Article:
By Omeiza Ajayi

ABUJA — The Nigerian Governors’ Forum, NGF, has resolved to offset all outstanding fees owed consultants in the payment of the Paris-London Club loan refund to the states.

This decision was reached in Abuja at a meeting of the Legal Committee of Nigerian Governors’ Forum at Plateau Government Lodge.

The consultants to be paid include all those that were engaged by previous administrations in various states.

A senior aide to one of the governors, who craved anonymity, told Vanguard that the meeting was chaired by Governor Rotimi Akeredolu of Ondo State.

The source said:  “With the decision of the Legal Committee of the NGF to push for the payment of all outstanding fees to all state consultants, the on-going legal battle between the governments on one hand and the consultants that pursued the repayment of the excess deductions made on Nigeria’s repayment of foreign loans, will end and the prospect of fresh ones averted.

“Another meeting of the NGF Legal Committee has been scheduled to hold on Tuesday with the issue of payment from the Paris-London Club Refund to local government areas expected to top the agenda.”

Akeredolu alongside Governors Nyesom Wike (Rivers), Aminu Tambuwal (Sokoto), Simon Lalong (Plateau), Seriake Dickson (Bayelsa), Ibrahim Hassan Dankwambo (Gombe) and Mohammed Abubakar (Bauchi) were mandated to review and provide solution to the demands by consultants on the refunds to states.

The source said all members of the Legal Committee attended the meeting except Gov. Seriake Dickson, who had earlier dissociated himself from the hiring of consultants for the first tranche of the Paris Club refunds by the Nigeria Governors Forum, NGF.

It would be recalled that a spate of controversies and alleged infractions have trailed the payment for the first tranche of loan refunds from the Paris-London club.

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One of the consultants in the payment of the Paris Club loan refund to the states, Ned Nwoko, had sued the 36 state governors in his bid to compel them to pay him $176m or the naira equivalent of N53.6bn (at official N305/dollar) as his consultancy fee for the recovery of N522.74billion foreign loans deductions.

Nwoko, a lawyer and former member of the House of Representatives, accused the governors and the Nigerian Governors’ Forum of paying those he described as phoney and sham consultants.

In his statement of claims, he had said:  “Despite repeated demands, the defendants have failed or refused or neglected to pay to me the sums due to me for the services rendered.

“That I have not been paid the sums due and payable to me by the state governments and that the defendants made payment of the said sum to some phoney and sham consultants.”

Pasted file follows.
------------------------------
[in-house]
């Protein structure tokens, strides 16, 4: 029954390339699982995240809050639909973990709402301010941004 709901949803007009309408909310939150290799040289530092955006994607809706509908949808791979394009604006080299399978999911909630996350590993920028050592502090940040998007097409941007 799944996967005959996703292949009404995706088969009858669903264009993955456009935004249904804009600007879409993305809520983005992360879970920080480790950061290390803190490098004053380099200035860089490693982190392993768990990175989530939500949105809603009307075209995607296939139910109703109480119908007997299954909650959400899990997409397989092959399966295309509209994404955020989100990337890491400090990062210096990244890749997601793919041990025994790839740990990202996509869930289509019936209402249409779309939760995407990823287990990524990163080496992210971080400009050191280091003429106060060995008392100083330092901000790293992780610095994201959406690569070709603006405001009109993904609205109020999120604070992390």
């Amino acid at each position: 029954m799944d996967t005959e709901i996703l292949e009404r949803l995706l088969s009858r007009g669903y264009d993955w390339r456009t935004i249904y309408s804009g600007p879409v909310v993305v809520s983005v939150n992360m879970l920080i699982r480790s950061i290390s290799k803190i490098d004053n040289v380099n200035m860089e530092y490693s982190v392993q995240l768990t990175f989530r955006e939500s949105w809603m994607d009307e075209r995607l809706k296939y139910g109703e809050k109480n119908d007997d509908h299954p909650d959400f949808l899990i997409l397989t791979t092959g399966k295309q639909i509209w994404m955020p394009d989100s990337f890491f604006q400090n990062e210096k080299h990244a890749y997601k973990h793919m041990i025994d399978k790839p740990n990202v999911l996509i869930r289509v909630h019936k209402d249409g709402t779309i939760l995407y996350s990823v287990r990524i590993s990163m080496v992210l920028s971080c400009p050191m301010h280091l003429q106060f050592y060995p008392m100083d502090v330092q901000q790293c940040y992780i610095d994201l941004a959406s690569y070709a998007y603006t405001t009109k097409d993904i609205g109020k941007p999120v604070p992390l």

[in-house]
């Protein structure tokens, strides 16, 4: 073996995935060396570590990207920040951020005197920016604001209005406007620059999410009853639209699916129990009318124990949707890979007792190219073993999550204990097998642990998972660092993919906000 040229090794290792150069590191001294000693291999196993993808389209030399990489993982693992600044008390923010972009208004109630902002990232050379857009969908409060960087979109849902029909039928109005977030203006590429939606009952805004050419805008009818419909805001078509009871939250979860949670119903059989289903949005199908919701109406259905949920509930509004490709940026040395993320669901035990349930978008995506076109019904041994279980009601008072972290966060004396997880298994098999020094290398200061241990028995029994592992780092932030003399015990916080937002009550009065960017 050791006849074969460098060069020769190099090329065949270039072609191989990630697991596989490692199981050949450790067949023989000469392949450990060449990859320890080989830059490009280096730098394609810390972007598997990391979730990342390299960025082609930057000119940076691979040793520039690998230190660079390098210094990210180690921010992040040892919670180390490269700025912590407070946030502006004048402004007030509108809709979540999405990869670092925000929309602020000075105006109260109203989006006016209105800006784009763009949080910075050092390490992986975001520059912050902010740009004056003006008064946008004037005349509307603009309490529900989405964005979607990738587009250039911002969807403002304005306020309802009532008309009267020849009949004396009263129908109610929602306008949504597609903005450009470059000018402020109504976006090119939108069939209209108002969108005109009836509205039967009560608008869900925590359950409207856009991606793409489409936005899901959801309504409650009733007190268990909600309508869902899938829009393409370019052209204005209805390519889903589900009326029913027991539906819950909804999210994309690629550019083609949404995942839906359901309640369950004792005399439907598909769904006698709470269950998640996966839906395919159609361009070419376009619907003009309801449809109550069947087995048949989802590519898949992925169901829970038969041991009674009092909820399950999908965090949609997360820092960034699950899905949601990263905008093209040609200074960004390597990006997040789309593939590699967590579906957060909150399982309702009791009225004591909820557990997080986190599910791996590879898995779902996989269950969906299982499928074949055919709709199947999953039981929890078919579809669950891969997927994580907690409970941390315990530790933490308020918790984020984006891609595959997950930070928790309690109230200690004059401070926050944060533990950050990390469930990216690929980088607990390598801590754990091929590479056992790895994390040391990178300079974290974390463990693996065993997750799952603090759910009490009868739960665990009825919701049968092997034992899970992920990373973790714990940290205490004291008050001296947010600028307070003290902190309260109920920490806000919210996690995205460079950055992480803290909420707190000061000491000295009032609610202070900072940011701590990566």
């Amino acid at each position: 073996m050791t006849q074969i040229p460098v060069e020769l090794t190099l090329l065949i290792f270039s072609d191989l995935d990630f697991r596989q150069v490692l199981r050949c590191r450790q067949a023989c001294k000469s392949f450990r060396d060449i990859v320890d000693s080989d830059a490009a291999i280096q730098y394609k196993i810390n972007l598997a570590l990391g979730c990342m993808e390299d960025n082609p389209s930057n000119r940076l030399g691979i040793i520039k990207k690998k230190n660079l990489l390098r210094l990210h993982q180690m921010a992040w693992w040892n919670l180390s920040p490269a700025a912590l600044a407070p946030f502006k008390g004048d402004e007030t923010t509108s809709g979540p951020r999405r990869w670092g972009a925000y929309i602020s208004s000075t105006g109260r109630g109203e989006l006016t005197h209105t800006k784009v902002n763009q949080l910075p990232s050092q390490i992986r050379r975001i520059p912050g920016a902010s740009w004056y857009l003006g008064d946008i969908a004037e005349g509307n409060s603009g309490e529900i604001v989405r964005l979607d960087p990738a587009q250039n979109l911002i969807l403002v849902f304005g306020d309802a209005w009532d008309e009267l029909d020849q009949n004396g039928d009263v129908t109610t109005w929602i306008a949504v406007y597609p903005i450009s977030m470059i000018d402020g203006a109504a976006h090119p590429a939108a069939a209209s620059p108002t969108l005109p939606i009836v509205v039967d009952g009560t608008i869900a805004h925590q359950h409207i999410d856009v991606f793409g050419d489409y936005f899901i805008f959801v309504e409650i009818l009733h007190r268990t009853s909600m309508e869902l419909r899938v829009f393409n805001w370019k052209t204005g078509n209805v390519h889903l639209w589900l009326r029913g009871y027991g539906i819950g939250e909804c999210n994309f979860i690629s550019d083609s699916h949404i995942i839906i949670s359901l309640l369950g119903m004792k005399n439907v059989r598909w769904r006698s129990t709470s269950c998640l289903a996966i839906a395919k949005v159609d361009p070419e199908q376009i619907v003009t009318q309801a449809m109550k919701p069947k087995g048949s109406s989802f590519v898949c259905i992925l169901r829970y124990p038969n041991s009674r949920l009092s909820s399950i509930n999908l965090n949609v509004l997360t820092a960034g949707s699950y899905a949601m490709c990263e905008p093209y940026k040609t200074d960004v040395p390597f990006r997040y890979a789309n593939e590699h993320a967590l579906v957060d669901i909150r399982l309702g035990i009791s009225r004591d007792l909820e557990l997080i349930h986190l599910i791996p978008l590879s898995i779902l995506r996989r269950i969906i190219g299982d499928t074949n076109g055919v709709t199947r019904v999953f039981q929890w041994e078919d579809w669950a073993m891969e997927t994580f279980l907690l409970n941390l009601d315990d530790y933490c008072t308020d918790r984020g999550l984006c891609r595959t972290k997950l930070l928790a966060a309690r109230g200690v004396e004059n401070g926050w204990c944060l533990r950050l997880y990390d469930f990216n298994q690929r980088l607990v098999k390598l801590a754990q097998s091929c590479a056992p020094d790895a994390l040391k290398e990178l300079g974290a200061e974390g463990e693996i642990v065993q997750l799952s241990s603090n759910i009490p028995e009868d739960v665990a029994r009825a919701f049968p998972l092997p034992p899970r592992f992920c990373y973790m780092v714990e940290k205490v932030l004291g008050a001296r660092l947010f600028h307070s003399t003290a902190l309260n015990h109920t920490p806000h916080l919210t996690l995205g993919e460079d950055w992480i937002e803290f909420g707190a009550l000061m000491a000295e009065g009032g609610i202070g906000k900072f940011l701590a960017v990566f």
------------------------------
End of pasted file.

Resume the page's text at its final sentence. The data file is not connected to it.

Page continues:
According to him, it was agreed in his engagement letter to recover the accruals from the funds wrongly deducted by the Paris Club and London Club between 1995 and 2005.

Similarly, a case of perceived injustice against one of the consultant progenitors of the Paris Club Refund – Mauritz Walton (Nig) Ltd. generated issues with the governors on the payment of the consultant fees.

The governors had preferred payment to consultants engaged more recently at the expense of those who pursued the loan refund, even with previous administrations.

Engaged as far back as 2014 by Akwa Ibom, Delta, Abia, Bauchi, and Cross River states, Mauritz Walton (Nig) Ltd had pressed for the loan refunds to the states during the tenure of former Minister of Finance, Ngozi Okonjo Iweala.

Some of the efforts made by the firm at reconciling debt records which the Buhari administration inherited were detailed in a letter to the federal government, signed by Dr. Maurice Ibe (Managing Consultant) and Alhaji Sani Anani (Associate Consultant) for the firm.

The letter states: “The above named company was appointed as consultants by some state governments to carry out reconciliation and recovery of all over deductions on foreign loans (1995 to 2006).

“Subsequently, the loan records were received and reconciled for all the states under our client list (1982 to 2006). It was discovered that the total deductions from the states’ statutory revenue from June 1995 to March 2006 (period of “first line charge policy”) were completely omitted in the past reconciliation exercises.

“It is important to kindly inform that Revenue Mobilisation, Allocation and Fiscal Commission (RMAFC), Debt Management Office (DMO) and FAAC Sub-Committee did not include this period.

“Therefore, based on our findings, we submitted a demand notice to the then Coordinating Minister of the Economy and Minister of Finance as established over deduction of our clients (states).

“The purpose of this letter is to seek your kind intervention as the Chairman of Debt Management Office (DMO) to resolve these issues once and for all”.

Another source of controversy with regards to the issue of consultants’ fee had to do with the discrepancies in the percentages agreed between states and the consultants.

Some of these states agreed to pay the consultants between 10 and 20 percent of the money to be recovered by them from their creditors.

Some of the states that signed agreements to pay 10 per cent to their consultants are Abia, Kogi, Adamawa, Taraba, Delta and Zamfara.

While Ondo State signed to pay 12 per cent, states like Anambra, Ebonyi, Enugu and Imo, Niger signed to pay 15 per cent. Bayelsa, Oyo and Edo states agreed to pay 20 percent to their consultants.


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